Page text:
Thu. Feb 22nd, 2024

Brightly coloured leashes, falconry gloves and short pedestals line the shop’s perimeter.

Wooden dhows against the skyline of Doha. Photo: Teresa Bergen

In the middle, rows of short, narrow walls covered with bright green strips of AstroTurf stand in a giant sandpit and act as perches for a dozen tethered falcons.

A man in a long, sand-coloured thobe brings in a white dish of raw chicken legs, which he hand-feeds to the birds. They anchor their meal with their talons and tuck in.

A hooded falcon in Doha’s Falcon Souk – part of the Qatari city’s Souk Waqif market area. Photo: Teresa Bergen

A big, unhooded falcon in the front row stares right at me. I imagine for a moment that, if it weren’t for the tie binding its foot to the perch, it would skip the drumstick and go for my heart.

Doha blends futuristic architecture and a cosmopolitan population with glimpses into Middle Eastern culture.

Qatar Airways’ stopover programme allows passengers connecting in Doha to get a taste of this culture by staying for between one and four nights without an increase in ticket price. I stop for two nights en route to the Maldives, and wish I was staying for longer.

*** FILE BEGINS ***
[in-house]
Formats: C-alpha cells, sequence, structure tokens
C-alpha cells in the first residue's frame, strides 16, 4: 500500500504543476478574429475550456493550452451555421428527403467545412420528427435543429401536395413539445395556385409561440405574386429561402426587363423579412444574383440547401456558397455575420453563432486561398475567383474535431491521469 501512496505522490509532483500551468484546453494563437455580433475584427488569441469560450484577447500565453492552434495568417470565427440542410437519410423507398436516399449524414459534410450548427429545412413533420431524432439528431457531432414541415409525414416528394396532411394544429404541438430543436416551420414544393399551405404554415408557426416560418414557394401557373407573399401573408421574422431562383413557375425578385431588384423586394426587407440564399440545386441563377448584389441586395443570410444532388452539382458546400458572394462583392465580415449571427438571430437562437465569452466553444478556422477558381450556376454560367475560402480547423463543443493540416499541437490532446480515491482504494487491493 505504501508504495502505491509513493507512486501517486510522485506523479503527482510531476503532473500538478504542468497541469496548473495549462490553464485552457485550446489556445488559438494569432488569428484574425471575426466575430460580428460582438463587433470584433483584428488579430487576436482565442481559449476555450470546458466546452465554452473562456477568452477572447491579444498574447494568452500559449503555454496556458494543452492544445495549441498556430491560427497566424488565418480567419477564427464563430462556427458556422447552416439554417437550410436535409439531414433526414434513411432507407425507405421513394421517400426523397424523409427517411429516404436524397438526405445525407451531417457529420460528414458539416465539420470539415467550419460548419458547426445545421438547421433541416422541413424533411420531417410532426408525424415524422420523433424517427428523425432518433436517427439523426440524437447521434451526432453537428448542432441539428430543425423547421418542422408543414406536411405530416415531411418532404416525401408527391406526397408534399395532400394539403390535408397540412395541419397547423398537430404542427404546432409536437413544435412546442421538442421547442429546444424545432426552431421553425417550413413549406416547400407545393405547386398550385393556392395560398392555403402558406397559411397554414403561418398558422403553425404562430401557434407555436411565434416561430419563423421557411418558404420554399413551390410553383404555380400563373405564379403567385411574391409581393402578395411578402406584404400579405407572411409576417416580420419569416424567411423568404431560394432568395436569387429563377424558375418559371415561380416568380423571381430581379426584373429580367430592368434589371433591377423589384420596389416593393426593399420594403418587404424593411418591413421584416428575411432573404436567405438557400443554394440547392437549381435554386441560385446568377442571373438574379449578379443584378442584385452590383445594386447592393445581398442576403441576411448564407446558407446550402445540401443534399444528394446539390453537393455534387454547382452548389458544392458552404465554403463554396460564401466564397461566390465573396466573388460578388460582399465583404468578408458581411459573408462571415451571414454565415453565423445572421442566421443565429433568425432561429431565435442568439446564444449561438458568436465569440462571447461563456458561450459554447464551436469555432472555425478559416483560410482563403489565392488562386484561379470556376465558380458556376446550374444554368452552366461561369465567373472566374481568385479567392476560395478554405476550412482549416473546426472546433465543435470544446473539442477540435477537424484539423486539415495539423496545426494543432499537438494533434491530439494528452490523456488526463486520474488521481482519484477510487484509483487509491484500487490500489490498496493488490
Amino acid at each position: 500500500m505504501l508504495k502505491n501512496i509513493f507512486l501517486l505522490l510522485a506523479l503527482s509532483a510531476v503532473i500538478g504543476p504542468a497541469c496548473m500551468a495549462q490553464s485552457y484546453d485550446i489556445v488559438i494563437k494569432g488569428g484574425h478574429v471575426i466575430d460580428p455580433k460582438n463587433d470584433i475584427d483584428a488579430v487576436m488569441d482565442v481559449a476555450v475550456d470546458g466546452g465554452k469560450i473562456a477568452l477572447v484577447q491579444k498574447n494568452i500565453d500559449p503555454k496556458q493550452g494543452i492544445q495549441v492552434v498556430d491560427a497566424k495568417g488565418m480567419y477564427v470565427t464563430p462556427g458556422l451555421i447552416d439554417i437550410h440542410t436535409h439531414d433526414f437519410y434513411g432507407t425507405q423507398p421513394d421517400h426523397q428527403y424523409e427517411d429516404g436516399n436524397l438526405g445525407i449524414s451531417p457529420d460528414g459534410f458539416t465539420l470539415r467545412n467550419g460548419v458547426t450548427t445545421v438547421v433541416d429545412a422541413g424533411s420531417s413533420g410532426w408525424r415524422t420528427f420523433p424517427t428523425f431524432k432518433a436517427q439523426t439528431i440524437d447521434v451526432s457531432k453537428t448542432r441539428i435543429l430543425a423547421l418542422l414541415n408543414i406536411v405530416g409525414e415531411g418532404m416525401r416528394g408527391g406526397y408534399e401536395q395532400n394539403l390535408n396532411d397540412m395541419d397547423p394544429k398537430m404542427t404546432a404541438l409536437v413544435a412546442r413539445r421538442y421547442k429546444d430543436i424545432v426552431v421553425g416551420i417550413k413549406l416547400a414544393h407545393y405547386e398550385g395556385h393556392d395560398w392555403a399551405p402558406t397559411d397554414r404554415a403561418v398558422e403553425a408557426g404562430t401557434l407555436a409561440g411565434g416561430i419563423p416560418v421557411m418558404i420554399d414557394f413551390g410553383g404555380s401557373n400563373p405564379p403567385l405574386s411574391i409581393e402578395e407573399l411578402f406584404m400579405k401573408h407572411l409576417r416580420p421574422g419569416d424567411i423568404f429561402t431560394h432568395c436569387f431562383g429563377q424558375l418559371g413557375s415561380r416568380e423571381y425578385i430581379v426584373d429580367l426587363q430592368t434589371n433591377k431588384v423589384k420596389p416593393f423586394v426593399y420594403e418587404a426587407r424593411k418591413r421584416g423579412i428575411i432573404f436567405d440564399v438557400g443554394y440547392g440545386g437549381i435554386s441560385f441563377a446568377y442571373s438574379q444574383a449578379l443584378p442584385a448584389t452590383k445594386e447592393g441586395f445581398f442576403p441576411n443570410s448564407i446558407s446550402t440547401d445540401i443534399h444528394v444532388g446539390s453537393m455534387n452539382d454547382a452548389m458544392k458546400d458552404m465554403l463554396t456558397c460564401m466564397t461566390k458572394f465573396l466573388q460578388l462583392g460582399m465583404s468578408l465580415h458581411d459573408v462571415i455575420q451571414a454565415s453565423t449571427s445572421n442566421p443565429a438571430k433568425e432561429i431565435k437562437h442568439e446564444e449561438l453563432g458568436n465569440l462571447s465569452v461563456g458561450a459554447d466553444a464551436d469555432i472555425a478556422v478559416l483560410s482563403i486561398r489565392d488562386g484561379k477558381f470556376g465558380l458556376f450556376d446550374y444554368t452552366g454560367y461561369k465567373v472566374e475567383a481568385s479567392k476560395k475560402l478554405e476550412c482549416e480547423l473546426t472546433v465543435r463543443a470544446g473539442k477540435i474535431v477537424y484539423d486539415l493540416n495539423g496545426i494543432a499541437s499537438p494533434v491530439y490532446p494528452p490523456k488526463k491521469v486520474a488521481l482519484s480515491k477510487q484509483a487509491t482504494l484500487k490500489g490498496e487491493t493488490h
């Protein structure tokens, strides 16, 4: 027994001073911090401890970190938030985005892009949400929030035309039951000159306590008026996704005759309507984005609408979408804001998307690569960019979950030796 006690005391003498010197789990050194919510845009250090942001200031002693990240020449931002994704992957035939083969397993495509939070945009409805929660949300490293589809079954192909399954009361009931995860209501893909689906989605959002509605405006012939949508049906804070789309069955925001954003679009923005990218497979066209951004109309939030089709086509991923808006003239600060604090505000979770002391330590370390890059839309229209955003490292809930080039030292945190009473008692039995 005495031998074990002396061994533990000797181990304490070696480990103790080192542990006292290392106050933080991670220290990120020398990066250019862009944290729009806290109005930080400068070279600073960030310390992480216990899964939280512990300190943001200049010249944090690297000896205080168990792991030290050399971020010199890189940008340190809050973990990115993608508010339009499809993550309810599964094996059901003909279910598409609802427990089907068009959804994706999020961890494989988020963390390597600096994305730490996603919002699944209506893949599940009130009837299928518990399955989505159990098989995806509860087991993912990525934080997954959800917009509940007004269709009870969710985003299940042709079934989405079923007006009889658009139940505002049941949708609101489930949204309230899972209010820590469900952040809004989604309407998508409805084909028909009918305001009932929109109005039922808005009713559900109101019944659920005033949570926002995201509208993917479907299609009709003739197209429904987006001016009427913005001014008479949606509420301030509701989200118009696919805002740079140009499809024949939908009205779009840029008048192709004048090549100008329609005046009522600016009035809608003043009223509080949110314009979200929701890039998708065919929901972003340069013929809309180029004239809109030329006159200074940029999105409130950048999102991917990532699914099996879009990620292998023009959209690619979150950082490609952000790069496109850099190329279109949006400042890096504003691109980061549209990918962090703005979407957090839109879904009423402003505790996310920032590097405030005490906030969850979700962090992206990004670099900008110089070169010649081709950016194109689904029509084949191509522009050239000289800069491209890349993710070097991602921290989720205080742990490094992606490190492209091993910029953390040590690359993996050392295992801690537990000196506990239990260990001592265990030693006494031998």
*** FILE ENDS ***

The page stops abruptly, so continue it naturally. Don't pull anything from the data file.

Dune bashing, bazaar shopping: things to do in Doha on a stopover

My accommodation is at the Aramaila, the closest of Souk Waqif’s boutique hotels to the taxi drop-off, and an inexpensive 15-minute ride from the airport. Getting lost in the labyrinthine, pedestrian-only souk is fun, but not while hauling luggage.

Many sources claim that this immense shopping centre is a century old, while others trace its origins back 250 years. Either way, the trade here in goats, wood, turmeric, fish, cumin and other goods was declining by 2000, because of modern shopping centres. But the then emir, Sheikh Hamad bin Khalifah al Thani, recognised the souk’s architectural and historical importance, and in 2006, funded its reconstruction.